I admit that when I first read that Mfoniso Udofia’s Sojourners was part of a 9-play cycle of works about the same Nigerian immigrant family in Texas, my first reaction was wariness. Would this story feel complete or would I feel like I had merely seen a prologue to an unfinished longer tale? Would the characters I was about to meet really be intriguing and complex enough that they’d warrant 8 more stories about them? I needn’t have been concerned. I left the Magic Theatre feeling very much that I had seen a play with a complete narrative arc, yet wanting to know more about the bright, ambitious Abasiama (Katherine Renee Turner), balancing a late-term pregnancy with full-time studies on a Student Visa, her charming but woefully unreliable husband by arranged-marriage Ukpong (Jarrod Smith), the aptly nicknamed teen-prostitute Moxie (Jamella Cross) whom Abasiama befriends at the gas station where she works, and Abasiama’s devout, devoted admirer, the equally aptly named Disciple Ufot (Rotimi Agbabika). Continue reading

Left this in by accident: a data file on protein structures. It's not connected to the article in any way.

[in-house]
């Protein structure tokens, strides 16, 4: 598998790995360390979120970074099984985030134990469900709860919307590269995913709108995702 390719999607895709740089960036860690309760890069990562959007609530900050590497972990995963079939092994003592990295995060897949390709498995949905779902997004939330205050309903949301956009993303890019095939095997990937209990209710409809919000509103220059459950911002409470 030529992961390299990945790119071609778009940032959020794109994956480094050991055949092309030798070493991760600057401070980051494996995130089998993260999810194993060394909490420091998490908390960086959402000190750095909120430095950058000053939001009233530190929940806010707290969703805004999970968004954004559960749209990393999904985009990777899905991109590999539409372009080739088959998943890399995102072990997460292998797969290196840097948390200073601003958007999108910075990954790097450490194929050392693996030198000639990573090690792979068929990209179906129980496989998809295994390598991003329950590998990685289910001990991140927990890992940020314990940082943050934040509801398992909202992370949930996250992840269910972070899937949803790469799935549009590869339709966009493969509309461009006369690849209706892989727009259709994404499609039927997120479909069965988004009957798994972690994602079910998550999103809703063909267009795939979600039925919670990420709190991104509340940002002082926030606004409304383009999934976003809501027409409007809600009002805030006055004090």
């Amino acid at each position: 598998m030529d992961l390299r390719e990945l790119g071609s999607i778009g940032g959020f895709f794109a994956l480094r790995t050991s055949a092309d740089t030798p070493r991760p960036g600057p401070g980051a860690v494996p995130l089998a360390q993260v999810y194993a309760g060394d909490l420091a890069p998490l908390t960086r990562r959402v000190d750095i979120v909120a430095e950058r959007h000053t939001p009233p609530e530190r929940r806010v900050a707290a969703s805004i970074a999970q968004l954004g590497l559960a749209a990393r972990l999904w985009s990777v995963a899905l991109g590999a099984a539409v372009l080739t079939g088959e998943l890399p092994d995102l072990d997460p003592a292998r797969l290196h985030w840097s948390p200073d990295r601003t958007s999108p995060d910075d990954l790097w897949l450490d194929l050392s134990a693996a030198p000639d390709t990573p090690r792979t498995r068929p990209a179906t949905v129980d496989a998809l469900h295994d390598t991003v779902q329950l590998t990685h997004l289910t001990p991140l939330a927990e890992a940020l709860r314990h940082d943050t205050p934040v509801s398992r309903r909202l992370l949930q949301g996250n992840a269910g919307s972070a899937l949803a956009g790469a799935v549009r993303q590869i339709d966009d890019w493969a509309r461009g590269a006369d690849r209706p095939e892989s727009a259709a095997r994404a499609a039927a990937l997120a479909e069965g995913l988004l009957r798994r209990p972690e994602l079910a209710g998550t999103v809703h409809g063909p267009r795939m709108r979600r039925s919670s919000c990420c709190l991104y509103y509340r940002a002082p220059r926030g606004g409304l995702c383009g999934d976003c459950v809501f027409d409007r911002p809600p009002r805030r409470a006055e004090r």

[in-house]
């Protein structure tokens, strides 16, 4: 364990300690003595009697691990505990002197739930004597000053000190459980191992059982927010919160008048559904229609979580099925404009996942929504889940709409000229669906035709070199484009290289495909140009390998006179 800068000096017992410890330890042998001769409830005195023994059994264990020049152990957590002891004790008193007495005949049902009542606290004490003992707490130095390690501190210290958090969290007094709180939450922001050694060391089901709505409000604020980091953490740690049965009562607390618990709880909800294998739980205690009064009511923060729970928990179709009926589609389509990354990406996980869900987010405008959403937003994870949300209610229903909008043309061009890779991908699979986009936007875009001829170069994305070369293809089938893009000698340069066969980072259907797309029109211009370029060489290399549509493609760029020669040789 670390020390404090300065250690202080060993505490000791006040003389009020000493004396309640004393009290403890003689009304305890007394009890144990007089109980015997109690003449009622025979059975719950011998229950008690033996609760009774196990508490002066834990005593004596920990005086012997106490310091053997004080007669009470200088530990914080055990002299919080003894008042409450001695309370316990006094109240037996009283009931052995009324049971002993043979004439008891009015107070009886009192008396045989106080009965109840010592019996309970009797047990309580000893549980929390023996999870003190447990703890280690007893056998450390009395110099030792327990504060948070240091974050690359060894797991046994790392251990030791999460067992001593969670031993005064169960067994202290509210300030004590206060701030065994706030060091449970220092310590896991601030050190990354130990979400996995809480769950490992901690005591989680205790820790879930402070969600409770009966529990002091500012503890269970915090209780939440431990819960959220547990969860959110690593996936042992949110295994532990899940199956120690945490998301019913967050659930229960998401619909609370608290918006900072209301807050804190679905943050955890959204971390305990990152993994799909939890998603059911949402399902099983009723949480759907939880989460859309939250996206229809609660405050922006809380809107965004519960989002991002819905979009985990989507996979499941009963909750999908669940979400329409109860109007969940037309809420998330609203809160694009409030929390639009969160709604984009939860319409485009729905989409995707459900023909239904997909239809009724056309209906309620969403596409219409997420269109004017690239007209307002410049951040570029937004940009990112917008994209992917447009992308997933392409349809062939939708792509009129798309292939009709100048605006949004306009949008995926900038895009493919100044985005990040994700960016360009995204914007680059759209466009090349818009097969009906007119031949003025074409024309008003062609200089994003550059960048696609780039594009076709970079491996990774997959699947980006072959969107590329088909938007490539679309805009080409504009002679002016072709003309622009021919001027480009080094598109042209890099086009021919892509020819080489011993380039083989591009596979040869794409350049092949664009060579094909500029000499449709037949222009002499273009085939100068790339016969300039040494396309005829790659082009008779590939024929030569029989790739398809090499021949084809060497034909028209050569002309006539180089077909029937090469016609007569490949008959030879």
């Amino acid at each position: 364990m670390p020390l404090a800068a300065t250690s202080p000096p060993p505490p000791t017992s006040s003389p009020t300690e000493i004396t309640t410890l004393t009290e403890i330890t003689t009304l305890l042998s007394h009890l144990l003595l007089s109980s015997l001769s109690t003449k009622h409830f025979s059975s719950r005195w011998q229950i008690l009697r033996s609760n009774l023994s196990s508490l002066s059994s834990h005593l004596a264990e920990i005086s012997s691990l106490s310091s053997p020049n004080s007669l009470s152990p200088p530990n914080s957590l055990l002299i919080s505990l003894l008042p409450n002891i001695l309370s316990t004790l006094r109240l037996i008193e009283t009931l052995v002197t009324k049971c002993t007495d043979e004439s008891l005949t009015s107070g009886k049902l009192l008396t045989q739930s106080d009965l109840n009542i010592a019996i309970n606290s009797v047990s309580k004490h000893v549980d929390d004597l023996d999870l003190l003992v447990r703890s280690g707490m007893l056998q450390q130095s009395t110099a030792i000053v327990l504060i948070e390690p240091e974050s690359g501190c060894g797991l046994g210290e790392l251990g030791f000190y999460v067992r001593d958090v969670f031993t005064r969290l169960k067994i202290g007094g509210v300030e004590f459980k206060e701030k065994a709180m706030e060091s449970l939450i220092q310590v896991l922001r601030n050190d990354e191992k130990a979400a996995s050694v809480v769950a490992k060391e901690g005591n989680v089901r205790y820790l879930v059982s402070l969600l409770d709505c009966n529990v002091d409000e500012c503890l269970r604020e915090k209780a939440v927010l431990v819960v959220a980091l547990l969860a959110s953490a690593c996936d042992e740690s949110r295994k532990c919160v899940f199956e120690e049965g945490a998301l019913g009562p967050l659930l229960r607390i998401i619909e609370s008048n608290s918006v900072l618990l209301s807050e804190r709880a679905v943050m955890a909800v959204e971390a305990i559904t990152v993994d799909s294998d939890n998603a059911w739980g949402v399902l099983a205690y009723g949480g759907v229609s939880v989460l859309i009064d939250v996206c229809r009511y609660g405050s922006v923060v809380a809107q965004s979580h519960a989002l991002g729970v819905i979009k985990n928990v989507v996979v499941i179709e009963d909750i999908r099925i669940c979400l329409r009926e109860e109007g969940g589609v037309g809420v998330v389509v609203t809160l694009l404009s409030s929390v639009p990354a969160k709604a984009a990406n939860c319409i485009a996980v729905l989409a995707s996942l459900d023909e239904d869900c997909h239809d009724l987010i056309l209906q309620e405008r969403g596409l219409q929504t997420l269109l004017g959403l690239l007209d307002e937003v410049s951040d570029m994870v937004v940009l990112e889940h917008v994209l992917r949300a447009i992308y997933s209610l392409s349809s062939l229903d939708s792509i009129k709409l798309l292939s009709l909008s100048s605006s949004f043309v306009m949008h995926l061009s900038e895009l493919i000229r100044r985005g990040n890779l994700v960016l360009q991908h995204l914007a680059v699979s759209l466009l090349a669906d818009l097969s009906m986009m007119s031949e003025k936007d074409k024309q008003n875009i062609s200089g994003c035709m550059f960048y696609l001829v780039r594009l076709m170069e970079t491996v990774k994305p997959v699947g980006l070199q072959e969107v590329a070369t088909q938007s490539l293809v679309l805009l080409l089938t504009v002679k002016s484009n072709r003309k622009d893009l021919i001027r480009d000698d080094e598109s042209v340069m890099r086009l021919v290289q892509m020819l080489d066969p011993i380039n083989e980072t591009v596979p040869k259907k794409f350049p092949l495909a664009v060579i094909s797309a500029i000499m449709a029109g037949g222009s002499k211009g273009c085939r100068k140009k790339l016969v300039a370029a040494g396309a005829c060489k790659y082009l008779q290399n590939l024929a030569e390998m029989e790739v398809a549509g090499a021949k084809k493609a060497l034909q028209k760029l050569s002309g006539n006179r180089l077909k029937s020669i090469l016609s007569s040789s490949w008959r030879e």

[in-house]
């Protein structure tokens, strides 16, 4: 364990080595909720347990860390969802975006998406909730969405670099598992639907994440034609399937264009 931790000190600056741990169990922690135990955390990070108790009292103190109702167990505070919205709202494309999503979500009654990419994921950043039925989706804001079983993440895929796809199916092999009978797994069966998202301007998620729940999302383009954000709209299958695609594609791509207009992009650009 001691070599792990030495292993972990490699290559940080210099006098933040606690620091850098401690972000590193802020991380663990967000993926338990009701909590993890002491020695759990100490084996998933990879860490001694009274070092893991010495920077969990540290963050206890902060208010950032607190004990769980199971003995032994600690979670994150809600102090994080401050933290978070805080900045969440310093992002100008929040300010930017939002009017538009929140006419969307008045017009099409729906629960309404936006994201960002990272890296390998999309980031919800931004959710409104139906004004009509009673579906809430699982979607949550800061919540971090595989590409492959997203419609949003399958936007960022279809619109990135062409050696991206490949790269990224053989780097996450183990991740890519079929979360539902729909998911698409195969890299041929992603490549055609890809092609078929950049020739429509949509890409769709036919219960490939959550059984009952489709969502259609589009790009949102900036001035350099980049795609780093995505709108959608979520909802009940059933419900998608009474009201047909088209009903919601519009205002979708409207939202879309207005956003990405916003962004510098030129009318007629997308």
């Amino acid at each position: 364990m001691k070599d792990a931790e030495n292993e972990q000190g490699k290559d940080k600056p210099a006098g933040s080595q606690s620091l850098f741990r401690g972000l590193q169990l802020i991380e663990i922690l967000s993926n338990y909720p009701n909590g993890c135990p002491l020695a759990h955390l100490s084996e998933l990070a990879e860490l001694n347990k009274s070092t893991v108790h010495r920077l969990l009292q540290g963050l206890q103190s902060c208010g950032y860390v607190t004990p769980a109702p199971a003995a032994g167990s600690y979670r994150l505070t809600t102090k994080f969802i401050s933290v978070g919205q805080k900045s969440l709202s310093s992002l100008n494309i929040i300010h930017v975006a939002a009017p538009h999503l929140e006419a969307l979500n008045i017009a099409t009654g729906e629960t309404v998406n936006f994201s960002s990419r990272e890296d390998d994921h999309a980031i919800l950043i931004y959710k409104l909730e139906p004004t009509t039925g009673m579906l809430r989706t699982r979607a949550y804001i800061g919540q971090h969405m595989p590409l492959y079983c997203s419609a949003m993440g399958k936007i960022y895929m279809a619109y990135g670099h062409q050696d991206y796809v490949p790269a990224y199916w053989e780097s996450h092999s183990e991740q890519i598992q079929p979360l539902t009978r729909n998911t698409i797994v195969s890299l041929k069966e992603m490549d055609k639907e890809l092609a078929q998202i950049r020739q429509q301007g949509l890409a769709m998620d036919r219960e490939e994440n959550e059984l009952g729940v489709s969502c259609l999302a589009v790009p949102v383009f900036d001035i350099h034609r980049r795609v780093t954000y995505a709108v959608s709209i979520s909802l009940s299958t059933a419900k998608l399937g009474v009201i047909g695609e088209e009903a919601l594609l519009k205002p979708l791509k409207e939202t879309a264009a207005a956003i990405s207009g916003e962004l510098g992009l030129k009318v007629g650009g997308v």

aubergine opens with a single character, Diane (Safiya Fredericks), on a bare stage. Her appearance, and her monologue, could represent the next two hours: lean, contemplative, and full of food and familial relationships.
Ray (Tim Kang) is a chef whose relationship with his immigrant father (Sab Shimono) could be described as strained at best. But now his father is dying, and Ray is his primary caregiver.
It seems Pakistani-American Amir Kapoor (Bernard White) is living the American Dream. He has an Upper East Side apartment complete with a balcony; a beautiful, blonde, artist wife Emily (Nisi Sturgis); and he is poised to make partner at his corporate law firm. But one New York Times story, and an explosive dinner party with his co-worker Jory (Zakiya Young) and her husband Isaac (J. Anthony Crane) threatens to shatter everything that he has worked for.
Welcome to February everyone! Hopefully you’re all taking time to stay warm and decompress in the midst of all the winter weather. And for those of you in warmer, sunnier climates, this is not the time to brag! To get us back into the swing of things for 2015’s theatre scene, we have a list of shows offering diverse casts, playwrights, and directors in New York City.